December 11, 2018 

16 to 1 filed MSHA brief - part 1



On November 6, 2000, a miner died. As a result of this tragedy both State and Federal agencies ran amuck by casting blame on his friends and fellow workers. This company and its miners reflect the true intent of the United States Congress, when it ratified The Act of 1977, which requires the responsibility of the operator and its miners to create and maintain a safe work environment. The corporation is merely the means to unite the components of labor, property and capital. A dear friend was lost, a son, a brother and a good soul. Let’s put this in perspective. What is this all about? Is it fixing problems at the Sixteen to One mine or is it work for MSHA and other agencies of the Federal government? Perhaps it is about money or individual growth and promotion by individuals working in a bankrupt system of bureaucracy.

I apologize for the length of this brief. It is necessarily long because of the serious misstatements by the prosecutor in charge of the case. There are also serious misrepresentations of the law and the facts in this painful subject. In order for the Court to reach an equitable resolution to the allegations of illegal behavior by Original Sixteen To One Mine, Inc., I felt the Court would appreciate the testimony and supporting references rather than merely a conclusion of the testimony. I have taken exact excerpts from the transcript. .

My anguish over the dismal misstatements by the Secretary have affected my confidence that her emissaries in the field are actually looking after the health and safety of America’s most precious resource, its miners. Have the participants in this investigation followed the laws, regulations, customs and mores of health and safety in the mining industry? It has become a possibility that other forces drove this investigation and subsequent administrative hearing. Therefore, I also reviewed the Secretary’s brief, checking statements with the cited transcript reference. Time and time again the reference had nothing to do with the opinions of the statements. This has been a new experience for me to address. Is it sloppy or is it intentionally misleading?

Mining is inherently a dangerous business, much like automobile racing is inherently dangerous or professional football or space travel. Miners at the Sixteen To One mine are keenly aware of this. They are provided all the tools to minimize the dangers. It is a small mine with a very connected crew. Everyone interviewed by the investigators was properly trained. Written procedures and policies are in place. Safety meetings are regularly held weekly. Equipment is kept in proper working order. Spare parts and supplies for performing mining were on the mine site. Management has stressed the need to stay focused on mining once the crew enters the property. After work it was not uncommon for the miners to get together where the topics of conversation would expand. It usually came back to mining because these miners love their work. At the work place it is all business.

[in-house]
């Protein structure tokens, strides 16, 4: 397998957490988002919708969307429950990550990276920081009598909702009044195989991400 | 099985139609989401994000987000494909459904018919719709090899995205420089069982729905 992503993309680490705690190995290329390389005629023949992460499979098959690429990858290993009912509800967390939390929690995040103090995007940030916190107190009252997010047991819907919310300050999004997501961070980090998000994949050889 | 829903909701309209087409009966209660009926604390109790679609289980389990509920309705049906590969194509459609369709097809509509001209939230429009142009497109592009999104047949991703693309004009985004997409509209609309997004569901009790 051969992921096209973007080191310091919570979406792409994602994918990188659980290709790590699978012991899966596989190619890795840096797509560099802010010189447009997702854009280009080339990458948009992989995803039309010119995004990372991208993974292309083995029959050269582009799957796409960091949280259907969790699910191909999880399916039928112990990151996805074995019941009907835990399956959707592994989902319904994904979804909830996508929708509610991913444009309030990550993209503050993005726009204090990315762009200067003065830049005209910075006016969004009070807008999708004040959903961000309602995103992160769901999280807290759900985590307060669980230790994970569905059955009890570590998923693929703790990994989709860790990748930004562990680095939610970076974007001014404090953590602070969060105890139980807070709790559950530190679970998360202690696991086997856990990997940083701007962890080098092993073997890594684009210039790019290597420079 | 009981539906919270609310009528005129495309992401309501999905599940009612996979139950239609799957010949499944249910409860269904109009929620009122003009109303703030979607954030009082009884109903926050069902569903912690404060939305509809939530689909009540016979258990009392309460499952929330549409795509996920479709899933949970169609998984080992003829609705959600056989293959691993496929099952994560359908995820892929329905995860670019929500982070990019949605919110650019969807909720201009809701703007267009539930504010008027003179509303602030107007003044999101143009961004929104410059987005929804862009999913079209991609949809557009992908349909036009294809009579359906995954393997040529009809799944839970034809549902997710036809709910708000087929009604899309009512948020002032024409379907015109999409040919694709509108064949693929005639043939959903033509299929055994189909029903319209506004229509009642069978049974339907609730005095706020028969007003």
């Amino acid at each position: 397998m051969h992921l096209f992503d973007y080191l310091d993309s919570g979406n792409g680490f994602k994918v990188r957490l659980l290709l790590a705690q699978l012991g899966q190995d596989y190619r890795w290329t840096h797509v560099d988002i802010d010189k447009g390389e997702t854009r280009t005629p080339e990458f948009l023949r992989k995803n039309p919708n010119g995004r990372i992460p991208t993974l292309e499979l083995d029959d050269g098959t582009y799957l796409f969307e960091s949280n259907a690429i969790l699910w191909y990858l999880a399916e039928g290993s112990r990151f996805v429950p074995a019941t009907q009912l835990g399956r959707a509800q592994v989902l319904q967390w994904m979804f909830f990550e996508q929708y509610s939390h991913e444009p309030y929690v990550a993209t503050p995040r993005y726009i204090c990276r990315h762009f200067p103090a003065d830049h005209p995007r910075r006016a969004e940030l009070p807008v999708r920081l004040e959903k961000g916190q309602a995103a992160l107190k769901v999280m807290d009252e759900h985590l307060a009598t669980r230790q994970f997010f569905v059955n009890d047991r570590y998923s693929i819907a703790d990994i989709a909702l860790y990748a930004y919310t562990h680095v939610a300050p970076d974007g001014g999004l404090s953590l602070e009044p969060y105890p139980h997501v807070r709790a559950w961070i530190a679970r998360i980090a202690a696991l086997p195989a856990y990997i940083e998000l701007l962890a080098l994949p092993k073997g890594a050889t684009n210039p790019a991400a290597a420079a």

So, the day Mark drove his locomotive into a stationary chute and died was special. It had never happened before to anyone associated with the company. For people who never met Mark to refer to him as a victim is inaccurate. For Steven Cain to concoct a story as he did from no evidence and continue propagating its veracity is an injustice to Mark and all the miners at the Sixteen To One mine and elsewhere throughout America. It may even be a crime.

There is no legitimacy to the two violations alleged by the Secretary. All of us who knew Mark Fussell, know the mine and are associated with the mining industry want this record to accurately reflect the events of November 6, 2000. For Mark, we have pursued the truth. We hope his death will help make the mines of America a safer place to work. A momentary loss of attention caused this accident. There was no defective equipment and the company and its partners in safety, its miners, are not negligent and guilty of violating any federal regulations. This was a tragic accident that must be recognized, if all of us at the Sixteen To One mine and throughout the industry wish to avoid a repeat in the future. It was an error in human judgment. Only until we recognize it for what it was can we take the educational steps necessary to reduce the potential for it happening again. This will be Mark Fussell’s legacy.



Charles Schultz was asked to testify because of his background, experience and by acting as a federal government inspector, a MSHA inspector, a trainer of miners, including the decedent and his stature as a mining engineer with years of experience in mines like the Sixteen to One.

Mr. Schultz earned a mining engineering degree from the University of Texas, College of Mines and Metallurgy. He has 47 years of mining experience, including 10 years as a Federal Mine Inspector. He has worked in the local area for 32 years. He is a licensed engineer, an approved MSHA mine contractor and a MSHA approved instructor.